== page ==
Throughout the COVID-19 pandemic, members of the National Guard and Reserves have courageously served as essential workers to assist relief efforts. Units across Illinois are continuously working to assist in vaccinating the public as safely and efficiently as possible.
Southern Illinois University Edwardsville’s Audrey Stark of Clinton and Lucas Maue of Maryville are two of many student members of the National Guard deployed to vaccination sites.
Stark, a sophomore pursuing a bachelor’s in political science, was unsure of her plans upon high school graduation before enlisting in the National Guard.
“A week before I decided to enlist in the National Guard, I had never even heard of it,” Stark admitted. “Now, the National Guard is affording me a way to serve my country like I’ve always wanted, while giving my mom the college graduate she always wanted.”
Now, Stark is serving on her first deployment in Tinley Park, where she assists in registering patients receiving the vaccine.
“We are helping with almost every step of the process in administering vaccines, from checking temperatures when you come through the door to registering you for your second dose as you leave,” Stark said.
Although Stark is not a trained medic, she noted there are many Army and Air Force medics working alongside Cook County health professionals to administer vaccines.
Stark described the process of the vaccination site to be painless and efficient, noting the lack of supply as the only major setback.
“Most of our complaints have been about struggles with getting appointments, but we can only schedule as many appointments as we have vaccines,” she shared. “As of right now, we are administering anywhere from 1,000-2,500 vaccines a day at this site alone, with the capability to do 3,000 a day if we had enough vaccines.”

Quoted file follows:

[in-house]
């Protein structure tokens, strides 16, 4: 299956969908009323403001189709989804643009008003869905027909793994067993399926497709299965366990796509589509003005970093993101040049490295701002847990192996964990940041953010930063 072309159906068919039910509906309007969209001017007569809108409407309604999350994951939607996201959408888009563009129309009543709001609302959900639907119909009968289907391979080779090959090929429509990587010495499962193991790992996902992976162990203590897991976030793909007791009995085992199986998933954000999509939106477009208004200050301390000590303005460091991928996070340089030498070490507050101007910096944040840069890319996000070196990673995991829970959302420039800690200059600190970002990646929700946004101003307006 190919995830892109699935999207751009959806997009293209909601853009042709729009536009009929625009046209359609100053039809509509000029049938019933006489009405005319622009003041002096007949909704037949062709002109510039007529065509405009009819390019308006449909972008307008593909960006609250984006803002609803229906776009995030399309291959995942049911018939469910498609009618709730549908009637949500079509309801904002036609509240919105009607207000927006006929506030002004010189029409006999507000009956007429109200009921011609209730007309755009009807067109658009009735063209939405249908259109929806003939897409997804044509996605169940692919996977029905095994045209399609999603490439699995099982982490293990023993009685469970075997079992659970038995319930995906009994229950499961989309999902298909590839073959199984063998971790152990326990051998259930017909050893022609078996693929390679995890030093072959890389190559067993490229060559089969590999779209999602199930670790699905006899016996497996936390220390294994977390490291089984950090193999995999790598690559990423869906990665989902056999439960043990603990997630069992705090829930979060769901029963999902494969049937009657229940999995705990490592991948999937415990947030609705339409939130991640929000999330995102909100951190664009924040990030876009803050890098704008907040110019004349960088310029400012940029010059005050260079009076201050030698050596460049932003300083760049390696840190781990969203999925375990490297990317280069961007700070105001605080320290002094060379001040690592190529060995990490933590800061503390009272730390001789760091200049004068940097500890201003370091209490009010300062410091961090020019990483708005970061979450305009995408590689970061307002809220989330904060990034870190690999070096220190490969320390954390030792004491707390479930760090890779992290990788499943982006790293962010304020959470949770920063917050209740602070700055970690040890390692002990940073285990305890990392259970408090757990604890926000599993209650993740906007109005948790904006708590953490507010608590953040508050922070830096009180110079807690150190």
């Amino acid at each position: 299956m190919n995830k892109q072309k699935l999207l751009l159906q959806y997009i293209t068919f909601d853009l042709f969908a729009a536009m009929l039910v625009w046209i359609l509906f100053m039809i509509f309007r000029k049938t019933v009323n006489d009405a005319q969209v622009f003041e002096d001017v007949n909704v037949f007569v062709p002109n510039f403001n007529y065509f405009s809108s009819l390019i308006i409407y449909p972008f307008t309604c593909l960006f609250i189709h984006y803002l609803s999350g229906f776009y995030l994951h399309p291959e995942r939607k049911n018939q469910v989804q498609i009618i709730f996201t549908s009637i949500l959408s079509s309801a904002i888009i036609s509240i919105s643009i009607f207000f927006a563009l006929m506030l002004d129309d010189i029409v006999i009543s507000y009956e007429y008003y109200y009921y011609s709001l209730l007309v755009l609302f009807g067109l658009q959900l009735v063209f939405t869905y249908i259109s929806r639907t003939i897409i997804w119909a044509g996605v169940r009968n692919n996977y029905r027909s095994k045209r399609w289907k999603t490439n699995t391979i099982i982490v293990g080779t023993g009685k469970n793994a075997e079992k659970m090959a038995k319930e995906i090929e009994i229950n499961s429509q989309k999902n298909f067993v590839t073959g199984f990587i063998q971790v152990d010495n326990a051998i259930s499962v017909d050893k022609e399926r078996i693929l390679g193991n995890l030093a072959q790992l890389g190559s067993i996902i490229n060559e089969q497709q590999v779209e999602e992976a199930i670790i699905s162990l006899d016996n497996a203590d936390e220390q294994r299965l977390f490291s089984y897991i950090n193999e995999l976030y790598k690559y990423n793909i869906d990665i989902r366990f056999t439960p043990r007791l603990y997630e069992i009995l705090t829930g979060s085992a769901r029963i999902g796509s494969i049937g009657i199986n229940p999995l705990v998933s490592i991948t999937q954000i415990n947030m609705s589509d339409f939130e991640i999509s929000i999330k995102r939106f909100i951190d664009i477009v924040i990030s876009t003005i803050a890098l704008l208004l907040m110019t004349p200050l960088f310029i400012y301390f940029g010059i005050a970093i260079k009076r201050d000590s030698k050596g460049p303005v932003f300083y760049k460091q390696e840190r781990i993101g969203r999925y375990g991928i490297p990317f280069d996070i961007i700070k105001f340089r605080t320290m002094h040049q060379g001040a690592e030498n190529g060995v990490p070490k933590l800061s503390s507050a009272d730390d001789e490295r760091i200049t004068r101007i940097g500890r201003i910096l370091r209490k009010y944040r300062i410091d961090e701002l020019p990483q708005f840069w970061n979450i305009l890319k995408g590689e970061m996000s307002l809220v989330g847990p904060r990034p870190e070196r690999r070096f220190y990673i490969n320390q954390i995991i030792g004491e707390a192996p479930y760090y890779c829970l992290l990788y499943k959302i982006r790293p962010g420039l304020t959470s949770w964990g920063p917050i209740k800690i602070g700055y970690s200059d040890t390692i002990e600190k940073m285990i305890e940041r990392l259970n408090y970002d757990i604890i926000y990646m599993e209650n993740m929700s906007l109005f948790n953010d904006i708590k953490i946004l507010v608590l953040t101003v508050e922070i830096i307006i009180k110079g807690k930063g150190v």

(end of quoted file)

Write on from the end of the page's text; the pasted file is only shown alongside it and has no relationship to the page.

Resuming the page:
Maue, a junior majoring in business finance, is serving on his second deployment to aid in COVID-19 efforts. As a member of a mobile vaccination team in Springfield, Maue conducts registration form checks for all patients processing through the facility.
“I verify that all the information patients write down matches with their ID,” Maue explained. “My job is to ensure that a patient is processed and ready to go before they reach the step of sitting down with our medics and receiving their vaccination.”
Maue began his 90-day deployment on March 10. He has spoken with many satisfied patients who are happy to receive the COVID-19 vaccine.
“It feels good to see the excitement on an elderly patient’s face when they tell you how much they appreciate the opportunity to receive their vaccination,” he shared. “I have had the opportunity to speak with many individuals who haven’t seen their grandchildren or other loved ones since the onset of the pandemic. It’s these conversations that make it 100 percent worth having to work harder to stay on track academically.”
SIUE faculty and staff have worked diligently with deployed students to ensure they can meet education requirements.
“In my experiences, SIUE has been very accommodating to student-military conflicts,” Maue said. “I couldn’t be happier about the way they treat their students who are called to serve.”
Both students praised Kevin Wathen, director of Military and Veteran Services, for making the transition to deployment as easy as possible.
“Kevin Wathen was instrumental in helping me during all three of my deployments,” Maue added. “He works relentlessly as an advocate for members who must deploy mid-semester. After speaking with Kevin, I always sit down to craft a professional email that I send to all my instructors. Being honest about my impending situation has always yielded great results with my professors regarding their abilities to help me still succeed.”
For more information on SIUE Military and Veteran Services, visit siue.edu/military.